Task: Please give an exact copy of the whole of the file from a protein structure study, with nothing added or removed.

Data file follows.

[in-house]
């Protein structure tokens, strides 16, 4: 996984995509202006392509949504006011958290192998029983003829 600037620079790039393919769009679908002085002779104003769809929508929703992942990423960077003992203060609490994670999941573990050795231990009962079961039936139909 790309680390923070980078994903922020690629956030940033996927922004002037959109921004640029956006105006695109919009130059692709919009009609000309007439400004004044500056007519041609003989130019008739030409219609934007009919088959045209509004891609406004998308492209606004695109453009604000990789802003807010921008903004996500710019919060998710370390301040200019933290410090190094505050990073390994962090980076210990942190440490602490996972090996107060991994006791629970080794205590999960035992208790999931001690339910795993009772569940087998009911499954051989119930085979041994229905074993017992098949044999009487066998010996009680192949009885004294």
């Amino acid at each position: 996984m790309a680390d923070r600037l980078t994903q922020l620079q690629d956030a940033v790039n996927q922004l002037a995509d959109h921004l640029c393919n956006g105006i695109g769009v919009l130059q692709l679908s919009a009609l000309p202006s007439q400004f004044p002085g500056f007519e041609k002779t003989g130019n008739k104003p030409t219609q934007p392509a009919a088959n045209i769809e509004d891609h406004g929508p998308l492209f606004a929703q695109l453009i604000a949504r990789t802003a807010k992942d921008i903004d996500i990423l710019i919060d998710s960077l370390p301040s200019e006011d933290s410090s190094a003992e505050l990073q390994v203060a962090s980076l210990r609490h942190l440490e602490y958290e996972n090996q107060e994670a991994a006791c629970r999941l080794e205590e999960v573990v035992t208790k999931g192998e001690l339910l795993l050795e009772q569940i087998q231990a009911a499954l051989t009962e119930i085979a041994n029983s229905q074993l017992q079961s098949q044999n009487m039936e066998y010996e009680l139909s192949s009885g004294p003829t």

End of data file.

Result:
[in-house]
């Protein structure tokens, strides 16, 4: 996984995509202006392509949504006011958290192998029983003829 600037620079790039393919769009679908002085002779104003769809929508929703992942990423960077003992203060609490994670999941573990050795231990009962079961039936139909 790309680390923070980078994903922020690629956030940033996927922004002037959109921004640029956006105006695109919009130059692709919009009609000309007439400004004044500056007519041609003989130019008739030409219609934007009919088959045209509004891609406004998308492209606004695109453009604000990789802003807010921008903004996500710019919060998710370390301040200019933290410090190094505050990073390994962090980076210990942190440490602490996972090996107060991994006791629970080794205590999960035992208790999931001690339910795993009772569940087998009911499954051989119930085979041994229905074993017992098949044999009487066998010996009680192949009885004294």
């Amino acid at each position: 996984m790309a680390d923070r600037l980078t994903q922020l620079q690629d956030a940033v790039n996927q922004l002037a995509d959109h921004l640029c393919n956006g105006i695109g769009v919009l130059q692709l679908s919009a009609l000309p202006s007439q400004f004044p002085g500056f007519e041609k002779t003989g130019n008739k104003p030409t219609q934007p392509a009919a088959n045209i769809e509004d891609h406004g929508p998308l492209f606004a929703q695109l453009i604000a949504r990789t802003a807010k992942d921008i903004d996500i990423l710019i919060d998710s960077l370390p301040s200019e006011d933290s410090s190094a003992e505050l990073q390994v203060a962090s980076l210990r609490h942190l440490e602490y958290e996972n090996q107060e994670a991994a006791c629970r999941l080794e205590e999960v573990v035992t208790k999931g192998e001690l339910l795993l050795e009772q569940i087998q231990a009911a499954l051989t009962e119930i085979a041994n029983s229905q074993l017992q079961s098949q044999n009487m039936e066998y010996e009680l139909s192949s009885g004294p003829t």